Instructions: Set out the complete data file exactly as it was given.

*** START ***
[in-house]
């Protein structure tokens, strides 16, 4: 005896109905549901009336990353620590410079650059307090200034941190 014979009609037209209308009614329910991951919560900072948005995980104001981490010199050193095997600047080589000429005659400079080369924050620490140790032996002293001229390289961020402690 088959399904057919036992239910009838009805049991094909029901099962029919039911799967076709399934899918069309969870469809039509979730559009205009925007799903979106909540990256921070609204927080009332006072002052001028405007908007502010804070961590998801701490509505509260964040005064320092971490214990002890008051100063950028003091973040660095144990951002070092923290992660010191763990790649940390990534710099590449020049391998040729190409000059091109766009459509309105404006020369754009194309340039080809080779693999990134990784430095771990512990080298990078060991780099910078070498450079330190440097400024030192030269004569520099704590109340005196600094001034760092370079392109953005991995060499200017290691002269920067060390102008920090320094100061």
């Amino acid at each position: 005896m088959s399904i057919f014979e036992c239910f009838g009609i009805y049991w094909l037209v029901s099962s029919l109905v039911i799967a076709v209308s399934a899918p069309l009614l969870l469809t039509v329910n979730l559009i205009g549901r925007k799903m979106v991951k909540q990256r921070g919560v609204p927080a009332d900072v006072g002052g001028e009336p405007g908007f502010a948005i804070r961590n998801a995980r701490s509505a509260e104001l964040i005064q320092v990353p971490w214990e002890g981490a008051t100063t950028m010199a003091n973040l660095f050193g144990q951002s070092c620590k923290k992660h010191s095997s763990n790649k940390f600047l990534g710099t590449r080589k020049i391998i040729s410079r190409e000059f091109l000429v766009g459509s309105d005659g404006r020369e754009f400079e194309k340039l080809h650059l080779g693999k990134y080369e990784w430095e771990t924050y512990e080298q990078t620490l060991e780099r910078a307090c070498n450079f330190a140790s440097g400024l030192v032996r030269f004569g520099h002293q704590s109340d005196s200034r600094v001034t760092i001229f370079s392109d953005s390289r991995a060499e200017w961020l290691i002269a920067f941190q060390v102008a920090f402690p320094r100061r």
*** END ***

[in-house]
């Protein structure tokens, strides 16, 4: 005896109905549901009336990353620590410079650059307090200034941190 014979009609037209209308009614329910991951919560900072948005995980104001981490010199050193095997600047080589000429005659400079080369924050620490140790032996002293001229390289961020402690 088959399904057919036992239910009838009805049991094909029901099962029919039911799967076709399934899918069309969870469809039509979730559009205009925007799903979106909540990256921070609204927080009332006072002052001028405007908007502010804070961590998801701490509505509260964040005064320092971490214990002890008051100063950028003091973040660095144990951002070092923290992660010191763990790649940390990534710099590449020049391998040729190409000059091109766009459509309105404006020369754009194309340039080809080779693999990134990784430095771990512990080298990078060991780099910078070498450079330190440097400024030192030269004569520099704590109340005196600094001034760092370079392109953005991995060499200017290691002269920067060390102008920090320094100061």
């Amino acid at each position: 005896m088959s399904i057919f014979e036992c239910f009838g009609i009805y049991w094909l037209v029901s099962s029919l109905v039911i799967a076709v209308s399934a899918p069309l009614l969870l469809t039509v329910n979730l559009i205009g549901r925007k799903m979106v991951k909540q990256r921070g919560v609204p927080a009332d900072v006072g002052g001028e009336p405007g908007f502010a948005i804070r961590n998801a995980r701490s509505a509260e104001l964040i005064q320092v990353p971490w214990e002890g981490a008051t100063t950028m010199a003091n973040l660095f050193g144990q951002s070092c620590k923290k992660h010191s095997s763990n790649k940390f600047l990534g710099t590449r080589k020049i391998i040729s410079r190409e000059f091109l000429v766009g459509s309105d005659g404006r020369e754009f400079e194309k340039l080809h650059l080779g693999k990134y080369e990784w430095e771990t924050y512990e080298q990078t620490l060991e780099r910078a307090c070498n450079f330190a140790s440097g400024l030192v032996r030269f004569g520099h002293q704590s109340d005196s200034r600094v001034t760092i001229f370079s392109d953005s390289r991995a060499e200017w961020l290691i002269a920067f941190q060390v102008a920090f402690p320094r100061r």